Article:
Reading Aristotle: Physics 1.6: The Number of Principles

In chapter 5 of his Physics, Aristotle established that the fundamental, underlying principles of natures must be “contraries”. In 1.6, he asks how many are the underlying principles.

“The next question is whether the principles are two or three or more in number. One they cannot be, for there cannot be one contrary. Nor can they be innumerable, because, if so, Being will not be knowable: and in any one genus there is only one contrariety, and substance is one genus: also a finite number is sufficient, and a finite number, such as the principles of Empedocles, is better than an infinite multitude; for Empedocles professes to obtain from his principles all that Anaxagoras obtains from his innumerable principles. Lastly, some contraries are more primary than others, and some arise from others–for example sweet and bitter, white and black–whereas the principles must always remain principles. This will suffice to show that the principles are neither one nor innumerable” (Physics 1.6, 189a11-21) [1].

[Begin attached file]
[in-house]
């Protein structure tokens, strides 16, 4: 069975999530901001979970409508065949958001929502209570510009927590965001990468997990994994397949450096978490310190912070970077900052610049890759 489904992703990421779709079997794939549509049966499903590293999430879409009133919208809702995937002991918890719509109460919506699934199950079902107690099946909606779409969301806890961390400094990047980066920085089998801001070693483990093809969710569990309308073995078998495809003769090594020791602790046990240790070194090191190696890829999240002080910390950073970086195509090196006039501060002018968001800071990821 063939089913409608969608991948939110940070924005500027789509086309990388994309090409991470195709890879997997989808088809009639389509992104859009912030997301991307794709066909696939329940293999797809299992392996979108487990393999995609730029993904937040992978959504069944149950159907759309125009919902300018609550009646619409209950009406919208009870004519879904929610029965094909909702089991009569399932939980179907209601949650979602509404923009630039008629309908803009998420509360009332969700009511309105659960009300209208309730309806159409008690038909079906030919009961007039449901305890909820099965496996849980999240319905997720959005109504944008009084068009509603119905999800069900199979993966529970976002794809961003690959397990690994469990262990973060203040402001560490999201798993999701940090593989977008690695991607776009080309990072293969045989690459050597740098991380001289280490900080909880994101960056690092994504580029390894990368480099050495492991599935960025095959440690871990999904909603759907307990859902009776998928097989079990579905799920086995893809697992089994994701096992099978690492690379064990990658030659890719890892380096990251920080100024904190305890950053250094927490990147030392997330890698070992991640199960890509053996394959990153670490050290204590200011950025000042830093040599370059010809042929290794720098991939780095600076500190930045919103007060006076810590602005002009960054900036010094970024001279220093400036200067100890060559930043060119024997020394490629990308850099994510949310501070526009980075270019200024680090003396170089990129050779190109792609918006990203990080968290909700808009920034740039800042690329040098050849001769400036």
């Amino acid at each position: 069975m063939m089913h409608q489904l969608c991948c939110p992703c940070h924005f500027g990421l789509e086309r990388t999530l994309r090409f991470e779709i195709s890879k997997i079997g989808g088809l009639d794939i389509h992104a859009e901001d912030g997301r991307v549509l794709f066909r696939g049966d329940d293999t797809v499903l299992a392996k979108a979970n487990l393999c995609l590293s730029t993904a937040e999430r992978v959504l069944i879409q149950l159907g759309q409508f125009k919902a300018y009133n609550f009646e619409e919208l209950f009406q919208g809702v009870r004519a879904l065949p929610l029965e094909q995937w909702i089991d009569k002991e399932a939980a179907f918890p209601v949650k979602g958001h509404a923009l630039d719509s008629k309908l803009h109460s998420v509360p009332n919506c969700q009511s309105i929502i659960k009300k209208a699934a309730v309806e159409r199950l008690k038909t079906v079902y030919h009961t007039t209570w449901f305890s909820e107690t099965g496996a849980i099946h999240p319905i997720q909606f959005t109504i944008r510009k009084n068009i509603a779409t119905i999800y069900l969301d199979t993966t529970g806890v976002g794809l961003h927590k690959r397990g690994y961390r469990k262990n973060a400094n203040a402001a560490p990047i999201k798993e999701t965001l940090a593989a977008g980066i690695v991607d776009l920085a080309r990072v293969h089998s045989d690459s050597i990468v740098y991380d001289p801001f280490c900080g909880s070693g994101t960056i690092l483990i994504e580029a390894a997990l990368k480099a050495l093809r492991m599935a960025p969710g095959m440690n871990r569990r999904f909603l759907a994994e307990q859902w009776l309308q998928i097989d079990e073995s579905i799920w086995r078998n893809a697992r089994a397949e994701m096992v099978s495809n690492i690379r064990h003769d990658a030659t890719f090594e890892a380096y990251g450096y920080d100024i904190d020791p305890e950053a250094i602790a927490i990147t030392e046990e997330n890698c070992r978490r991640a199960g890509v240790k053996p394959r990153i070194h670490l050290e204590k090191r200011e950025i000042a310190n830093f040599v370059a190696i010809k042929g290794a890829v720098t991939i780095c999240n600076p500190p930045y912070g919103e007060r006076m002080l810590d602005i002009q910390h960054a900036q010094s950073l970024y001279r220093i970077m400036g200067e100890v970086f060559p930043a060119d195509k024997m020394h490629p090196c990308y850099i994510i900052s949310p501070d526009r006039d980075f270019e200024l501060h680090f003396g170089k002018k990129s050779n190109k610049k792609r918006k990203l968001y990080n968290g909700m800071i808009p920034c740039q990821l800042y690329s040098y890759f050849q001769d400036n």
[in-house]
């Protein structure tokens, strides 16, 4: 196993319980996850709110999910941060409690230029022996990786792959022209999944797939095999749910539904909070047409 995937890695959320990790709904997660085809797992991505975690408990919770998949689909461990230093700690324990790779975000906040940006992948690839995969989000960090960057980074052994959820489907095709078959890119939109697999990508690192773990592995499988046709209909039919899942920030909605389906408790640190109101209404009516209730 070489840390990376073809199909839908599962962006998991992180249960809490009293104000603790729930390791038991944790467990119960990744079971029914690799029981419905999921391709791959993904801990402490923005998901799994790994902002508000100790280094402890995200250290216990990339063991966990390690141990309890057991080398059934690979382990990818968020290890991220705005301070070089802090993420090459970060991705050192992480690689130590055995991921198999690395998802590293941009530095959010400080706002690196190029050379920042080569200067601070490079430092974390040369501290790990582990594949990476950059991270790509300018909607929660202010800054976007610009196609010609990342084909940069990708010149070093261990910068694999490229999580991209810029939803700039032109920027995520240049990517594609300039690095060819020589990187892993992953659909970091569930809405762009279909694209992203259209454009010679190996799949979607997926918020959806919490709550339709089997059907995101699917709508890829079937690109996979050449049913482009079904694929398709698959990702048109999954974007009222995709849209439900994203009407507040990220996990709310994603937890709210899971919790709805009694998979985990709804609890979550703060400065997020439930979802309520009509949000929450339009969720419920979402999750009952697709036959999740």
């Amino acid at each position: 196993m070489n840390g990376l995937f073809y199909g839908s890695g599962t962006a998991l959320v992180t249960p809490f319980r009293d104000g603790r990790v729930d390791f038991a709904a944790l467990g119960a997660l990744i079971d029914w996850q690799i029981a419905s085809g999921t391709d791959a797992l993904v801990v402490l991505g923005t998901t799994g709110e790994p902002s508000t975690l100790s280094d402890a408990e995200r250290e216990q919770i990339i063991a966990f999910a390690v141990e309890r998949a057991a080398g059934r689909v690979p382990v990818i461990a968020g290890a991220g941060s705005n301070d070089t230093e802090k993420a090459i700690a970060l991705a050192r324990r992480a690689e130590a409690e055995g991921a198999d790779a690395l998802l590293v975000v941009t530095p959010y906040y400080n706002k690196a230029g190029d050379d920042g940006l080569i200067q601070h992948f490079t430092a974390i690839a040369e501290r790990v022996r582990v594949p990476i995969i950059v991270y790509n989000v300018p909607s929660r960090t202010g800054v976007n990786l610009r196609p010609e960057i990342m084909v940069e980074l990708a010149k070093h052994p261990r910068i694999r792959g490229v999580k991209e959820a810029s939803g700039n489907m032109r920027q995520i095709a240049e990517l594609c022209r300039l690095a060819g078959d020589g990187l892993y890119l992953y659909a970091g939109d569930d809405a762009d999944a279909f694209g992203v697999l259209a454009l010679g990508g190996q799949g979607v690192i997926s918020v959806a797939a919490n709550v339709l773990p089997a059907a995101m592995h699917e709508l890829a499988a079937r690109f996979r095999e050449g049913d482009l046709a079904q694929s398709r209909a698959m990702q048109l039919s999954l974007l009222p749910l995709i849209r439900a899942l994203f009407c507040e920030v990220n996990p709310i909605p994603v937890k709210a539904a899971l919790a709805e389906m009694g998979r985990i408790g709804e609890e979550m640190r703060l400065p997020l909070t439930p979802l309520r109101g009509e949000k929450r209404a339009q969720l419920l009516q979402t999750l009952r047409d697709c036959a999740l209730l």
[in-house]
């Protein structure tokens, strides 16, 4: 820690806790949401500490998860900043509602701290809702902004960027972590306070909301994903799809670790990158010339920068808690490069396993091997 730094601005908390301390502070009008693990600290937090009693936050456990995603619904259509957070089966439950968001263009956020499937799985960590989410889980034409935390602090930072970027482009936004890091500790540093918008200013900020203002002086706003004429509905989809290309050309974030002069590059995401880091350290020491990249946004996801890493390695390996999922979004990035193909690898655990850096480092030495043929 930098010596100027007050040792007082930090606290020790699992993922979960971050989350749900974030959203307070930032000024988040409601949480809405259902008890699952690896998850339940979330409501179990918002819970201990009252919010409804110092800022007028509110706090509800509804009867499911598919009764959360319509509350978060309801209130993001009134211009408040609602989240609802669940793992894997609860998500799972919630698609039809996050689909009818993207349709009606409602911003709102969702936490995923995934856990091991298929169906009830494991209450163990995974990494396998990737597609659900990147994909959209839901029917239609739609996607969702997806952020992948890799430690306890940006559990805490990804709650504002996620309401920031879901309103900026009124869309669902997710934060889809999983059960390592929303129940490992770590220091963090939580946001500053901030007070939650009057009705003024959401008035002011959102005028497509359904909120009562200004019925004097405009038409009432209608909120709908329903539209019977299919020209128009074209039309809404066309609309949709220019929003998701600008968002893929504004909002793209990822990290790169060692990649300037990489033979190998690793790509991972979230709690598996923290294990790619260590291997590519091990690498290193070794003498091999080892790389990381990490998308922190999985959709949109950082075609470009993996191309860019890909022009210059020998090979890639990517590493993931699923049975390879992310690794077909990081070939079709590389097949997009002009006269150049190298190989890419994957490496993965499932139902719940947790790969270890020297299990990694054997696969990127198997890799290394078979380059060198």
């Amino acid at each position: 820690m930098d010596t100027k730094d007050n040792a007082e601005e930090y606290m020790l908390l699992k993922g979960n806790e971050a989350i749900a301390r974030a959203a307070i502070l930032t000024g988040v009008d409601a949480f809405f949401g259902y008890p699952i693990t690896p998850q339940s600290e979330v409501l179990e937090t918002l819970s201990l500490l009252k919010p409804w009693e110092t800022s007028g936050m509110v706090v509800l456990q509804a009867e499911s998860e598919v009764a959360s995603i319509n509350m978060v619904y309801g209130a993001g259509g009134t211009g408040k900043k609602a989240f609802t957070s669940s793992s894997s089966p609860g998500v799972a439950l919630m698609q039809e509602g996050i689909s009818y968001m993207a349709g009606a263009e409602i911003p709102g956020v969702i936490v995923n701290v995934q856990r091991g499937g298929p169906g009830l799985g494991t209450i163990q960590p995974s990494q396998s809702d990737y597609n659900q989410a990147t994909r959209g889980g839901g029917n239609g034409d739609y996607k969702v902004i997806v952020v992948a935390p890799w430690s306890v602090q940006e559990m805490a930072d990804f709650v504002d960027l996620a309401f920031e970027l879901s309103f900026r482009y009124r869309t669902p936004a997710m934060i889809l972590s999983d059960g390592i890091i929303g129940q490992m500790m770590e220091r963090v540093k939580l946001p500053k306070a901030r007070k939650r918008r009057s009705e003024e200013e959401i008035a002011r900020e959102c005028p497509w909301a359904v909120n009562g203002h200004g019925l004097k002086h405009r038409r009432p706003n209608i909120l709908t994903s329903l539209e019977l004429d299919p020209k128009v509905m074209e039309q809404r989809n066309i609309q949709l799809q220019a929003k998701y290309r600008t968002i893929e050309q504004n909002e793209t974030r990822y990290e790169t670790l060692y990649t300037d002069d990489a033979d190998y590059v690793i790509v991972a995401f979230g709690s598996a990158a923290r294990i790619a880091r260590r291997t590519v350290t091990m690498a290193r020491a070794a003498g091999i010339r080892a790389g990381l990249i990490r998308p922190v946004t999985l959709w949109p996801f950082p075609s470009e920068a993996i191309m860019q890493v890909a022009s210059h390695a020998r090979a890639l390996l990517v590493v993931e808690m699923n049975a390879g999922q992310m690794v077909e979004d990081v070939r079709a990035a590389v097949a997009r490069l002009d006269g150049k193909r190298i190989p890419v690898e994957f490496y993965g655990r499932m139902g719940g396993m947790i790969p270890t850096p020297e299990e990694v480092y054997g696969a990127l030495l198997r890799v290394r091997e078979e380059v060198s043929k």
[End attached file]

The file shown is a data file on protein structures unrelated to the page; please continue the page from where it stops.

So the Philosopher rules out from the start the possibility of the principles of nature being only one in number. This is because he has already shown that the principles must be contraries, but “there cannot be one contrary”. Obviously, a “contrary” must be of something. Hot and cold are contraries, but if just cold existed, then it could not be called a “contrary”, since it would not be contrary to anything. As Aquinas succinctly puts it in his commentary, “nothing is the contrary of itself” (Lectio 11.83) [2]. Aristotle also rules out the possibility of the principles being “innumerable” or infinite in number, giving four brief reasons for this conclusion: First “Because, if so, Being will not be knowable.” If the principles are innumerable, then by definition they cannot be known, and this would render being intelligible. Aquinas explains: